PARIS -- Government-backed trade-in bonuses in France will favor smaller cars, with emissions limits for internal combustion vehicles set at 137 grams per kilometer of carbon dioxide on the Worldwide harmonized Light vehicle Test Procedure (WLTP) scale.
The program could boost sales in the minicar and small car segments, which have been losing ground to crossovers and SUVs in recent years. Heavier, less aerodynamic SUVs are not as fuel efficient as body styles built on the same platform.
France will spend more than 1.3 billion euros ($1.45 billion) on incentives, with bigger bonuses for electric and plug-in hybrids as part of a vast expansion of an existing climate-friendly trade-in program -- to increase demand as the country emerges from coronavirus lockdowns. At the same time, President Emmanuel Macron’s administration is hoping to accelerate the transition to electrified vehicles.
The incentives are among the most generous ever in Europe, with the potential to slash up to 13,000 euros off the price of a new EV if the customer trades in an older, higher-emissions vehicle.
Dealerships showrooms opened May 11 after being closed since March 16, but the incentives will apply from June 1 until the end of the year, or in the case of trade-ins, until the funding runs out. The government expects that about 200,000 higher-emissions vehicles will be traded in under the plan.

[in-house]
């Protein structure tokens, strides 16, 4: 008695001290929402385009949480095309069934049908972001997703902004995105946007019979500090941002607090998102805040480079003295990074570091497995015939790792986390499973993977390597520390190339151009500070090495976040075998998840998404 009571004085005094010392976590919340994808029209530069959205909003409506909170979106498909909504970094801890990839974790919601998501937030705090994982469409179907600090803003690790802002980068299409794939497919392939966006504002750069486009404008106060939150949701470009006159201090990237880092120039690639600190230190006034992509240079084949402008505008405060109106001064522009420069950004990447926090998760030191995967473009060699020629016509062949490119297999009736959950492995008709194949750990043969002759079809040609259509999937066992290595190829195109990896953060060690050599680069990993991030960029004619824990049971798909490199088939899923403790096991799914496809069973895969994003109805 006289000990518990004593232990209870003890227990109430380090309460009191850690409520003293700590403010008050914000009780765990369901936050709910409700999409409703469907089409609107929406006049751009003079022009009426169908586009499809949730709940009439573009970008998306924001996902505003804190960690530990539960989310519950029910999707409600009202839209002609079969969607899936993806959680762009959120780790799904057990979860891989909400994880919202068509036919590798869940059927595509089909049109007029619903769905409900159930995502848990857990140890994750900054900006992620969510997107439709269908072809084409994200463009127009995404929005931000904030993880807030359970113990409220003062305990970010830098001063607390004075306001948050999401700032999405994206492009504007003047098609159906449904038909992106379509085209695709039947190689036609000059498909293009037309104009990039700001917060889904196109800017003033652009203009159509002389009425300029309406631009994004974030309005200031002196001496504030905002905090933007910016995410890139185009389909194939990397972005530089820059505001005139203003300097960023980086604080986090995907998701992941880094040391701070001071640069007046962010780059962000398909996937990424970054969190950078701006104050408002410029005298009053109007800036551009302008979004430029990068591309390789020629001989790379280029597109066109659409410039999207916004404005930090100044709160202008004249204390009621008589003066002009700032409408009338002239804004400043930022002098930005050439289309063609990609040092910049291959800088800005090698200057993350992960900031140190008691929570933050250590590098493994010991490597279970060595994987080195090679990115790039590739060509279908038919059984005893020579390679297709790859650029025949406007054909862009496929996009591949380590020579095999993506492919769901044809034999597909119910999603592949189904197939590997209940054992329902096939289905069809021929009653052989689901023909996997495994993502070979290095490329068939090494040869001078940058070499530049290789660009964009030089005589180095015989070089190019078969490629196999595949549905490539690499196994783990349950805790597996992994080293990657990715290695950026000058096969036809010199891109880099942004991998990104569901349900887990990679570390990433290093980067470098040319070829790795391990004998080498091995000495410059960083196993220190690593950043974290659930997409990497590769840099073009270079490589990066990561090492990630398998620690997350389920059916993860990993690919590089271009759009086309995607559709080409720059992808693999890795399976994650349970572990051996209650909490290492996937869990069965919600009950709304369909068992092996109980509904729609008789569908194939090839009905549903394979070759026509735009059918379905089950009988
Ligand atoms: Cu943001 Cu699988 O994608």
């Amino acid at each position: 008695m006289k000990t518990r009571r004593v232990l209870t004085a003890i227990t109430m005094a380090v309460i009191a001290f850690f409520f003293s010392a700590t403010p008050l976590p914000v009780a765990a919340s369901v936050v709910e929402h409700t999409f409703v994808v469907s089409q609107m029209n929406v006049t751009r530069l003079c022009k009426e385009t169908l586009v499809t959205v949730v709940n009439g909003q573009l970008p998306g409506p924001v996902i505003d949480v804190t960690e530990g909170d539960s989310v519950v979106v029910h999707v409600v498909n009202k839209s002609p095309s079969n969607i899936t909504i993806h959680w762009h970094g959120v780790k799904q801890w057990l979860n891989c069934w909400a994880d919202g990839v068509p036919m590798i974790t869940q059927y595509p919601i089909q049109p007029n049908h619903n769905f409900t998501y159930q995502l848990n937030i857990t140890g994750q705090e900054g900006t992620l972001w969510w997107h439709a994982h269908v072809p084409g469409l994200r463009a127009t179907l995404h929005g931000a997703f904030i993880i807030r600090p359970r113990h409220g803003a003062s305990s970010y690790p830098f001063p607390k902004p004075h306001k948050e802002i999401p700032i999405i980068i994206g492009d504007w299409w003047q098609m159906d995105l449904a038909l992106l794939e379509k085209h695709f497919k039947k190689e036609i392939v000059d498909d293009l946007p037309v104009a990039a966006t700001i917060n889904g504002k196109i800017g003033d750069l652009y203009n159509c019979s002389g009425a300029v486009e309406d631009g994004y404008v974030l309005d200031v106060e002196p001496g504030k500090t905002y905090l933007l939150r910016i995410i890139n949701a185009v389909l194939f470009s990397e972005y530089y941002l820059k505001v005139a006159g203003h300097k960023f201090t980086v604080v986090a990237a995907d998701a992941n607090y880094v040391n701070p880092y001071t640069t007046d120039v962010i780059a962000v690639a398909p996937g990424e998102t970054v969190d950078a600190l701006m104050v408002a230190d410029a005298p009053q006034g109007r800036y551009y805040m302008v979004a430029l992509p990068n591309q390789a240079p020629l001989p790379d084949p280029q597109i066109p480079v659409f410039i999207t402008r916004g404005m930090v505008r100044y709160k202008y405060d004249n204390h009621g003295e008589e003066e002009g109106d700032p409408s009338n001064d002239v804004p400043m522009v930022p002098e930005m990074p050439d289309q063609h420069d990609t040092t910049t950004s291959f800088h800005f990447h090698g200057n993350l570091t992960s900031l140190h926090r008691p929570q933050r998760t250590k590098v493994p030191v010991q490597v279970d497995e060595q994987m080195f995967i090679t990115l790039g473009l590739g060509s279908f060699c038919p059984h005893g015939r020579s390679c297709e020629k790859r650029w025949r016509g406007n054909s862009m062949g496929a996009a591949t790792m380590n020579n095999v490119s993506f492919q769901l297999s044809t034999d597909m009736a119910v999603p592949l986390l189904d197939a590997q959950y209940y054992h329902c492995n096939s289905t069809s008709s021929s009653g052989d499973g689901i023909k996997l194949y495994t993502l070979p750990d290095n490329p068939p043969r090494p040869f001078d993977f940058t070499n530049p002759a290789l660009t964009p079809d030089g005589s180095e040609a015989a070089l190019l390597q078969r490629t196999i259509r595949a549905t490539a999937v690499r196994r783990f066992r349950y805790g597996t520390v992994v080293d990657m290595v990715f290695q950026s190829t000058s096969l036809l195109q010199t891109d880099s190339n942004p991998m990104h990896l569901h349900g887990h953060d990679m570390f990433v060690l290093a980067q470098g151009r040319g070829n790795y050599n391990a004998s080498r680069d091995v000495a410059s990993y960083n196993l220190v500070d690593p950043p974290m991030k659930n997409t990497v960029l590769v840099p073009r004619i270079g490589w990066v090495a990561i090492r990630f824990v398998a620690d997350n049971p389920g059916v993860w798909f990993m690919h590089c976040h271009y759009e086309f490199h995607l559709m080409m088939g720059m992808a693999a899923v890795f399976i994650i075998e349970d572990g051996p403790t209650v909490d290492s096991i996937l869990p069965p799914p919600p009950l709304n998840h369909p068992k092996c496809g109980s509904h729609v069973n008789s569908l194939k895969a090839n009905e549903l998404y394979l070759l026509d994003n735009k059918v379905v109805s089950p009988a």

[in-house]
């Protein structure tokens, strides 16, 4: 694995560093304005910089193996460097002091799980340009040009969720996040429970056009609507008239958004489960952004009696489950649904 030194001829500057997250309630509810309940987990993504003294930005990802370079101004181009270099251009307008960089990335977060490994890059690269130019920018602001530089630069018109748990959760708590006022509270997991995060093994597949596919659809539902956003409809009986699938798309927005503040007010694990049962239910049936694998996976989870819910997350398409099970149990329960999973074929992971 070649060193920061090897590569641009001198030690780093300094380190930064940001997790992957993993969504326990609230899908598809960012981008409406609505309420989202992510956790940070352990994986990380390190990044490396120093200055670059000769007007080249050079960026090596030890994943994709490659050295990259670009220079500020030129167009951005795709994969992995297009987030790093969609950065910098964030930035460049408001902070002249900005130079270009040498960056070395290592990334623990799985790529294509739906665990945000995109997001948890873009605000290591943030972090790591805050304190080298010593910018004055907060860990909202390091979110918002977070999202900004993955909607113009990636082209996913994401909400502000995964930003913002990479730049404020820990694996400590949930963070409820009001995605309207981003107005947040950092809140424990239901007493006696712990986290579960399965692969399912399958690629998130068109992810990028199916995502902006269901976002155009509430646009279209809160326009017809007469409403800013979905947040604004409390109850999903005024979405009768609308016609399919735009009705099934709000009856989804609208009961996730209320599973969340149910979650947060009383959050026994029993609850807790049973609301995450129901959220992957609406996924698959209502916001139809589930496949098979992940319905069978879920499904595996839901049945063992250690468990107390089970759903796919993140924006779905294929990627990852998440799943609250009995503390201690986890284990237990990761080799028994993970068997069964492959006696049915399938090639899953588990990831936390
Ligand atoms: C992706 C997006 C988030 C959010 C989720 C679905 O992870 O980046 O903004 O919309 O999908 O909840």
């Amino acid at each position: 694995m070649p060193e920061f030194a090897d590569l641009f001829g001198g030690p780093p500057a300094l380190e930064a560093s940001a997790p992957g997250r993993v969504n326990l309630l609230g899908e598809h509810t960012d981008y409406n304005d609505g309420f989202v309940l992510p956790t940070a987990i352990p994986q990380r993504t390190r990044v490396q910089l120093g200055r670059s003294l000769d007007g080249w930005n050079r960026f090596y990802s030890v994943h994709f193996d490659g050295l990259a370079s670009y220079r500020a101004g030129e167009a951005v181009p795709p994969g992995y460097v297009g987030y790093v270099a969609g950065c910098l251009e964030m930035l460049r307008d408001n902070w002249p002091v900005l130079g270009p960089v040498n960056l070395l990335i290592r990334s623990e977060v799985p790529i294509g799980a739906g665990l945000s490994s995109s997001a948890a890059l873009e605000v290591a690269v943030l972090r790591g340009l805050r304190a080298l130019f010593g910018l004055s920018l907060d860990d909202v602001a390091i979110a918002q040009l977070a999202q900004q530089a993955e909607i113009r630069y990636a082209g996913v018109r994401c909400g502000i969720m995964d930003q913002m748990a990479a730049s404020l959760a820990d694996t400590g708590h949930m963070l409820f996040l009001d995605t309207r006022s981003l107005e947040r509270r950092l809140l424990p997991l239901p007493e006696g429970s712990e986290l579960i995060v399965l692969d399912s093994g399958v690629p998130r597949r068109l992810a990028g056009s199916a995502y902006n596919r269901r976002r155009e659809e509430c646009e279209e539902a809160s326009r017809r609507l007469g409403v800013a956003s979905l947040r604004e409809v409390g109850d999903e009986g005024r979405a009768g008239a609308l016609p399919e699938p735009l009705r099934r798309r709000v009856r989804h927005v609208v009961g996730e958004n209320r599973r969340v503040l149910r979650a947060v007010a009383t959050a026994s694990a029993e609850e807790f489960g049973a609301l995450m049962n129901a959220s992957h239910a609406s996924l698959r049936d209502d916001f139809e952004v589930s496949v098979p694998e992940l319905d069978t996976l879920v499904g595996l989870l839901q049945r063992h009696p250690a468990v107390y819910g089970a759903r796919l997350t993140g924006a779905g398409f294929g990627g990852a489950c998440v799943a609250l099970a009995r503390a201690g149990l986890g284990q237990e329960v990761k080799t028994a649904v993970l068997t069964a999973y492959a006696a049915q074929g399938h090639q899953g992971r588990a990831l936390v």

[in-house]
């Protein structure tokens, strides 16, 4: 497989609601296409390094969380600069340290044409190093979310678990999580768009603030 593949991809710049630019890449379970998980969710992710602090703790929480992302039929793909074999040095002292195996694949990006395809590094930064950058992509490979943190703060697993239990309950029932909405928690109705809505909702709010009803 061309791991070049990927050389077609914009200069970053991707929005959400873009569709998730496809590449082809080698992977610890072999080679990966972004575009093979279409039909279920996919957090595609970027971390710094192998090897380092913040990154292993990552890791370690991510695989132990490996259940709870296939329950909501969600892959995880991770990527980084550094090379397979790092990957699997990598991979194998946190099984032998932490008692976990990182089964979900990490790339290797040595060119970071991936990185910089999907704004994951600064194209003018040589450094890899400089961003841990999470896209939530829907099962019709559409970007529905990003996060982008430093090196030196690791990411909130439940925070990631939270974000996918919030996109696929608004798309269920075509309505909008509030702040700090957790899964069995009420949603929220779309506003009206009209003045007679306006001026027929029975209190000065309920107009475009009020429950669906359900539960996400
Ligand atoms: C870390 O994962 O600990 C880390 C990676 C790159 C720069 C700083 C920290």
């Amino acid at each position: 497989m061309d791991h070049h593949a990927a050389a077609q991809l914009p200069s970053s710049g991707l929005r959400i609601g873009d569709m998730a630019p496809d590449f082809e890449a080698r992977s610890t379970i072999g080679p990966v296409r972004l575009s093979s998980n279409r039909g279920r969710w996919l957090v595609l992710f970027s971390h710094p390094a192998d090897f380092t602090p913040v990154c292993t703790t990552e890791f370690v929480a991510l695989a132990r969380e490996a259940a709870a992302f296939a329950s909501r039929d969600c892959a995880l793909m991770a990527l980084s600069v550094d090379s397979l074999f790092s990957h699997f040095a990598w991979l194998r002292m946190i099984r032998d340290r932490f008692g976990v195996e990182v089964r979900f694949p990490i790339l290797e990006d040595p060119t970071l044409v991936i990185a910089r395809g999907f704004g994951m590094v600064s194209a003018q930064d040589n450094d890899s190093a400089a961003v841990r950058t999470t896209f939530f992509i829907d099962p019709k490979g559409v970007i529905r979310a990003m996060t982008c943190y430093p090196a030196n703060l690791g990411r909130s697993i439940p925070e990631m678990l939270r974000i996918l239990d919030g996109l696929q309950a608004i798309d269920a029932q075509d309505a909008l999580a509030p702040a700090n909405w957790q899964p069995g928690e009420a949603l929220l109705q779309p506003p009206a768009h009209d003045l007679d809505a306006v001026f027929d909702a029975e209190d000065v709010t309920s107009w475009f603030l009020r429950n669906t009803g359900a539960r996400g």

According to a directive issued Friday, buyers of new or used diesel or gasoline engine cars with CO2 output of less than 137g/km on the WLTP scale (or 109g/km on the old NEDC scale) will be eligible for a 3,000-euro trade-in bonus, provided that household income falls below a certain threshold. Low-emissions zones including central Paris are eligible for an additional 1,000-euro rebate. The vehicle’s price cannot exceed 50,000 euros.
The new program doubles the standard “ecological” bonus, and raises the income limits, but at the same time it lowers the emissions ceiling from 144g/km on the WLTP scale (116g/km NEDC).
EVs and plug-in hybrids with a 50 km (31 mile) battery-only range are eligible for a 5,000-euro trade-in bonus.
Some 80 new gasoline-powered models meet the emissions criteria, according to a table published in the French magazine L’Argus.
The list is tilted toward minicars such as the Fiat 500 and small hatchbacks such as the strong-selling Renault Clio and Peugeot 208. But a number of low-spec versions of entry-level premium cars such as the BMW 1 Series and 2 Series and Mercedes A-Class and B-Class are included, as are many small crossover/SUVs, such as the Renault Captur, Peugeot 2008, Skoda Kamiq and Volkwagen T-Cross.
A similar program put in place during the 2008-09 recession drew criticism for favoring small cars built outside of France.